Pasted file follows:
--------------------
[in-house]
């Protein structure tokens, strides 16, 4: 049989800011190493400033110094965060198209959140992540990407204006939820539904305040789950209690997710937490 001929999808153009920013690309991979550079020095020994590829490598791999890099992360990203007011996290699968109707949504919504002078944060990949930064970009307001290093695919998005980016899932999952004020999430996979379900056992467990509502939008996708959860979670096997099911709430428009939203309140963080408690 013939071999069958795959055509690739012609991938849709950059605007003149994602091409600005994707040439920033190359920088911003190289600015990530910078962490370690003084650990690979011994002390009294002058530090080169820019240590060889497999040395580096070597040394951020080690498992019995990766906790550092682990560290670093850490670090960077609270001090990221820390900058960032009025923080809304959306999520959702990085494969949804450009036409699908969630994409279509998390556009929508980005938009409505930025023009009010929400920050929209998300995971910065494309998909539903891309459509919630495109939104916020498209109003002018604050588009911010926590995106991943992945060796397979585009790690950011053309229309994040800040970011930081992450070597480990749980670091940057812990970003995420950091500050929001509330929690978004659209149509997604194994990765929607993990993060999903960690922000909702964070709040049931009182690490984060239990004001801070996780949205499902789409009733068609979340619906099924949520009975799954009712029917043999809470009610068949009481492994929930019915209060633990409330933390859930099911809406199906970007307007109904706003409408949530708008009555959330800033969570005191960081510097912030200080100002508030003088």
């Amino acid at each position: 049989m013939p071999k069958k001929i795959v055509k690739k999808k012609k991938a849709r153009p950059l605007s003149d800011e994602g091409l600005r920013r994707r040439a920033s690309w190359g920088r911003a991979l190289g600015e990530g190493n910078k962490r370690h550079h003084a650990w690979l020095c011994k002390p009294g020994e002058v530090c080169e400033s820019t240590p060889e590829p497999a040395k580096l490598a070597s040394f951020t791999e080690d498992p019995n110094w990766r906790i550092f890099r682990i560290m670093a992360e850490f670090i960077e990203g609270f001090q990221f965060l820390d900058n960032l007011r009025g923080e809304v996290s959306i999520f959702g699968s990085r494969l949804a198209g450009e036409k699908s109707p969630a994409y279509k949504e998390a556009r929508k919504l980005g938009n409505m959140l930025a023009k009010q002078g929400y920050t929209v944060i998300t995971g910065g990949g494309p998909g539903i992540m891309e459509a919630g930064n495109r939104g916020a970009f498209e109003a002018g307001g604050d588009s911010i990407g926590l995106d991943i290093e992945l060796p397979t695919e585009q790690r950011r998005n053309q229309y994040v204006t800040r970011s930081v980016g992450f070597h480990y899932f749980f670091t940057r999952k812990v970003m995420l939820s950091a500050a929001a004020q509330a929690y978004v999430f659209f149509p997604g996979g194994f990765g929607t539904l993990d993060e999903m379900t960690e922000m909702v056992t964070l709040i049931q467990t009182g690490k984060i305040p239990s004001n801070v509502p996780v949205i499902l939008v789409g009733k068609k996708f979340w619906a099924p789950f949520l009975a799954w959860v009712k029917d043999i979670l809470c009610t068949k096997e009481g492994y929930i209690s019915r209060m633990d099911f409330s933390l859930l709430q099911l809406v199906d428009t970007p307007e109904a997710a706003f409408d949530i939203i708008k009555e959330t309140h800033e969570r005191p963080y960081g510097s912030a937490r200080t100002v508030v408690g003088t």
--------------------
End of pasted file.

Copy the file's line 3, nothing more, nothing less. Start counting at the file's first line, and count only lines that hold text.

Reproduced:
């Amino acid at each position: 049989m013939p071999k069958k001929i795959v055509k690739k999808k012609k991938a849709r153009p950059l605007s003149d800011e994602g091409l600005r920013r994707r040439a920033s690309w190359g920088r911003a991979l190289g600015e990530g190493n910078k962490r370690h550079h003084a650990w690979l020095c011994k002390p009294g020994e002058v530090c080169e400033s820019t240590p060889e590829p497999a040395k580096l490598a070597s040394f951020t791999e080690d498992p019995n110094w990766r906790i550092f890099r682990i560290m670093a992360e850490f670090i960077e990203g609270f001090q990221f965060l820390d900058n960032l007011r009025g923080e809304v996290s959306i999520f959702g699968s990085r494969l949804a198209g450009e036409k699908s109707p969630a994409y279509k949504e998390a556009r929508k919504l980005g938009n409505m959140l930025a023009k009010q002078g929400y920050t929209v944060i998300t995971g910065g990949g494309p998909g539903i992540m891309e459509a919630g930064n495109r939104g916020a970009f498209e109003a002018g307001g604050d588009s911010i990407g926590l995106d991943i290093e992945l060796p397979t695919e585009q790690r950011r998005n053309q229309y994040v204006t800040r970011s930081v980016g992450f070597h480990y899932f749980f670091t940057r999952k812990v970003m995420l939820s950091a500050a929001a004020q509330a929690y978004v999430f659209f149509p997604g996979g194994f990765g929607t539904l993990d993060e999903m379900t960690e922000m909702v056992t964070l709040i049931q467990t009182g690490k984060i305040p239990s004001n801070v509502p996780v949205i499902l939008v789409g009733k068609k996708f979340w619906a099924p789950f949520l009975a799954w959860v009712k029917d043999i979670l809470c009610t068949k096997e009481g492994y929930i209690s019915r209060m633990d099911f409330s933390l859930l709430q099911l809406v199906d428009t970007p307007e109904a997710a706003f409408d949530i939203i708008k009555e959330t309140h800033e969570r005191p963080y960081g510097s912030a937490r200080t100002v508030v408690g003088t």